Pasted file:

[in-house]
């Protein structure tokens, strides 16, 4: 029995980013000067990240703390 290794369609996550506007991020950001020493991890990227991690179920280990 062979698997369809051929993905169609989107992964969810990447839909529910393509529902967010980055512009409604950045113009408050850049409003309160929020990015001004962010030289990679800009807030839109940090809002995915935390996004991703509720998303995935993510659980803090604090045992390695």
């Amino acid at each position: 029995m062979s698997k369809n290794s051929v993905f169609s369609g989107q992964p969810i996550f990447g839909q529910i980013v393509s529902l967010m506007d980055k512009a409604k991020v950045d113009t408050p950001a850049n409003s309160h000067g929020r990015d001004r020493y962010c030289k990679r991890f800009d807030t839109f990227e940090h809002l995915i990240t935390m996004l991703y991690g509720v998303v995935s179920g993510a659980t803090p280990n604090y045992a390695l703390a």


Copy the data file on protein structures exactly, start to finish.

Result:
[in-house]
């Protein structure tokens, strides 16, 4: 029995980013000067990240703390 290794369609996550506007991020950001020493991890990227991690179920280990 062979698997369809051929993905169609989107992964969810990447839909529910393509529902967010980055512009409604950045113009408050850049409003309160929020990015001004962010030289990679800009807030839109940090809002995915935390996004991703509720998303995935993510659980803090604090045992390695």
């Amino acid at each position: 029995m062979s698997k369809n290794s051929v993905f169609s369609g989107q992964p969810i996550f990447g839909q529910i980013v393509s529902l967010m506007d980055k512009a409604k991020v950045d113009t408050p950001a850049n409003s309160h000067g929020r990015d001004r020493y962010c030289k990679r991890f800009d807030t839109f990227e940090h809002l995915i990240t935390m996004l991703y991690g509720v998303v995935s179920g993510a659980t803090p280990n604090y045992a390695l703390a």